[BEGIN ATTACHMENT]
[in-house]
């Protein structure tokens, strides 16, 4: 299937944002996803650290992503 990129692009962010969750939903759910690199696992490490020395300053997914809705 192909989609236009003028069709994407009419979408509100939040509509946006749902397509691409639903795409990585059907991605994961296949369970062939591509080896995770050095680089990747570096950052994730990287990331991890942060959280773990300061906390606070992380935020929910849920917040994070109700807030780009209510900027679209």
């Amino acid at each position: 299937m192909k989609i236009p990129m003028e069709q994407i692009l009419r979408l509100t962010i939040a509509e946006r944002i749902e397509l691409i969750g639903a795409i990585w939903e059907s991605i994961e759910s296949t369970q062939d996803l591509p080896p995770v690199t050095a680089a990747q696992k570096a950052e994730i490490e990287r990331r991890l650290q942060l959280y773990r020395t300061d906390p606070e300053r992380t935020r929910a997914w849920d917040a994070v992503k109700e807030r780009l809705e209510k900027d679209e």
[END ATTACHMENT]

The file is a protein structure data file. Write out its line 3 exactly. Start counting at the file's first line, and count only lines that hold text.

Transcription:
């Amino acid at each position: 299937m192909k989609i236009p990129m003028e069709q994407i692009l009419r979408l509100t962010i939040a509509e946006r944002i749902e397509l691409i969750g639903a795409i990585w939903e059907s991605i994961e759910s296949t369970q062939d996803l591509p080896p995770v690199t050095a680089a990747q696992k570096a950052e994730i490490e990287r990331r991890l650290q942060l959280y773990r020395t300061d906390p606070e300053r992380t935020r929910a997914w849920d917040a994070v992503k109700e807030r780009l809705e209510k900027d679209e």